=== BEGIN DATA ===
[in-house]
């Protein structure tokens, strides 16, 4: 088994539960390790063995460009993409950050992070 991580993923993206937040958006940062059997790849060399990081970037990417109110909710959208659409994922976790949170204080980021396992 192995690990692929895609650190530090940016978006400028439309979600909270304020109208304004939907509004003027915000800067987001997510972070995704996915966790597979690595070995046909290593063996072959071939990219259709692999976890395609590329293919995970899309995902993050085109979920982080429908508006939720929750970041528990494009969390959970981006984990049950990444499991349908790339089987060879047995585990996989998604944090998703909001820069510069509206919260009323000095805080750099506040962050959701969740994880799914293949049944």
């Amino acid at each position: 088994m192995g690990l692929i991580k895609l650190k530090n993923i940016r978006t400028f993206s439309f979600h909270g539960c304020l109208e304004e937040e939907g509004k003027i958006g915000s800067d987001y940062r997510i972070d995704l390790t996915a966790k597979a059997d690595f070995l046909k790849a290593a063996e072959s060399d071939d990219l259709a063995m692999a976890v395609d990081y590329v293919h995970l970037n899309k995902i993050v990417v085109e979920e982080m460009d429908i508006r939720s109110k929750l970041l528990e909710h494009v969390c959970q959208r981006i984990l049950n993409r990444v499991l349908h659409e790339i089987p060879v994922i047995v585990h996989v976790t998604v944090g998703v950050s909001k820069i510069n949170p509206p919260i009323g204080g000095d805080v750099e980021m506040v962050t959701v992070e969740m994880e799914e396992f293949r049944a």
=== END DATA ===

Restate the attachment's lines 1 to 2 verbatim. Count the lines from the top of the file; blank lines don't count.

[in-house]
């Protein structure tokens, strides 16, 4: 088994539960390790063995460009993409950050992070 991580993923993206937040958006940062059997790849060399990081970037990417109110909710959208659409994922976790949170204080980021396992 192995690990692929895609650190530090940016978006400028439309979600909270304020109208304004939907509004003027915000800067987001997510972070995704996915966790597979690595070995046909290593063996072959071939990219259709692999976890395609590329293919995970899309995902993050085109979920982080429908508006939720929750970041528990494009969390959970981006984990049950990444499991349908790339089987060879047995585990996989998604944090998703909001820069510069509206919260009323000095805080750099506040962050959701969740994880799914293949049944």